Elisabeth Rosenthal’s May 18 Thursday Opinion essay, “Denials of health-insurance claims are rising — and getting weirder,” hit the nail on the head. As a rheumatologist, I see many patients who struggle to keep up with their daily activities and depend on access to necessary treatments to manage their chronic pain. Insurers’ prior-authorization policies amplify my patients’ struggle by building ineffective hurdles and delaying access to medications I know are best for my patients. More than 54 million Americans live with a rheumatic disease, and delays in their care can mean irreversible disease progression and permanent loss of bodily functions.
Prior authorization, the process by which health insurers require doctors to request coverage approval for medically necessary care, has gotten out of hand. I’ve seen the volume of requests grow exponentially, forcing many practices, including mine, to dedicate enormous resources to hire staff specifically dedicated to dealing with this enormous administrative burden. Often, these requests are delayed and denied by representatives who don’t work in the same specialty, meaning my years of medical education, training and relationship-building with patients are often arbitrarily overruled.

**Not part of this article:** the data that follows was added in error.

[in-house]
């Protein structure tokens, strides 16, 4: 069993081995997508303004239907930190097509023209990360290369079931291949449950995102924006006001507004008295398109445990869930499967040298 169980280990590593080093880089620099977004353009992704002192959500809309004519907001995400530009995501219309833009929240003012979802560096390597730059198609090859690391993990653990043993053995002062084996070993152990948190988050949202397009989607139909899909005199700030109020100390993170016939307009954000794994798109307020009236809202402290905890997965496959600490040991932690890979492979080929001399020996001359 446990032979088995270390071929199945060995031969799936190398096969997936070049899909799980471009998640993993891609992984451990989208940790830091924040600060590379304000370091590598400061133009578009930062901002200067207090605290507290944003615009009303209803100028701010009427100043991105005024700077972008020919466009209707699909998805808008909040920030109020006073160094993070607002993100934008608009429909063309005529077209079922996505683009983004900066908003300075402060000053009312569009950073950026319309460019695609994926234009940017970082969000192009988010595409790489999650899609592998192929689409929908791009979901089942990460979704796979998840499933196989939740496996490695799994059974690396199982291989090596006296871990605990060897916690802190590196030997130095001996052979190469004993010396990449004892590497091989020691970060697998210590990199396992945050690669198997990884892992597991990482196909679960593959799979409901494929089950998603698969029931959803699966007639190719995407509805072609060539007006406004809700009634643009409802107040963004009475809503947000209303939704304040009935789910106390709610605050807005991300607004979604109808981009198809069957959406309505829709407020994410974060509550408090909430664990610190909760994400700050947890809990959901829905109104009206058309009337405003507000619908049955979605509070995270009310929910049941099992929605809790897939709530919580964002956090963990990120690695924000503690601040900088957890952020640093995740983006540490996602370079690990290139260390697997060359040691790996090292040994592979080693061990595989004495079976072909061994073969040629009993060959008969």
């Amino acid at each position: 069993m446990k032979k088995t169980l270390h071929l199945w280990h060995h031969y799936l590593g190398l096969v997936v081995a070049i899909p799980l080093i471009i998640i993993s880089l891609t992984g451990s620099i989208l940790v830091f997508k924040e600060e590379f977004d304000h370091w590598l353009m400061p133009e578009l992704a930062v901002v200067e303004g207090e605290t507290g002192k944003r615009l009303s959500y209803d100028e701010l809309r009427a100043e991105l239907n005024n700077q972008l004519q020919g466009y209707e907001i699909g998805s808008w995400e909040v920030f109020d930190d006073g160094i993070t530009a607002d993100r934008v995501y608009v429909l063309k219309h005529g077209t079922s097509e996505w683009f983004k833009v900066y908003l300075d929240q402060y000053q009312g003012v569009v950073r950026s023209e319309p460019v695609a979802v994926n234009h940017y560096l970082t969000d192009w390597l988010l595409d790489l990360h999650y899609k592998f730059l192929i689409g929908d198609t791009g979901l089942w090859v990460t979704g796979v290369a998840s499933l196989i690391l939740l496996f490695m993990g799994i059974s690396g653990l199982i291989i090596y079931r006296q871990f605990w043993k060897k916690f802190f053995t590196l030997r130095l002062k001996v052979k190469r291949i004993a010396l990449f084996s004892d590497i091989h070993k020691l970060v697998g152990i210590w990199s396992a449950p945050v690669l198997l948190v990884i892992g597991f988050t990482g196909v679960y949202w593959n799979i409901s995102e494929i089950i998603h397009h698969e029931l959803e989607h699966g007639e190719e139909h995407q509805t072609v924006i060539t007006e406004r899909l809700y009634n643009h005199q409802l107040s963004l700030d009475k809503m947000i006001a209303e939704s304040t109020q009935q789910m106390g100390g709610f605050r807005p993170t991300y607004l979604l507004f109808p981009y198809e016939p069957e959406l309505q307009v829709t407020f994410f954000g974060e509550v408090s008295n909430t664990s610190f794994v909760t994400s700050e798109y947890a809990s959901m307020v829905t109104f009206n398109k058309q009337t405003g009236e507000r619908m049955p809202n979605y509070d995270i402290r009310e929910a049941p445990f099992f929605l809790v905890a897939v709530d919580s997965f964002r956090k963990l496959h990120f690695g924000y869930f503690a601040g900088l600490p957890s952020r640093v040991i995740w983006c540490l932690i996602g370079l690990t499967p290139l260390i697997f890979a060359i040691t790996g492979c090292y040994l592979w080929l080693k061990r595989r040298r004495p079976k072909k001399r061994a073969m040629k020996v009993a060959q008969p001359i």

I’m thankful the current administration has taken the first step to propose rules that would limit the use of prior authorization, making the process more transparent and efficient. But more must be done. I urge policymakers and Congress to implement solutions to stop insurers from overtaking the medical decision-making process and protect long-term patient health.
The writer is a member of the American College of Rheumatology.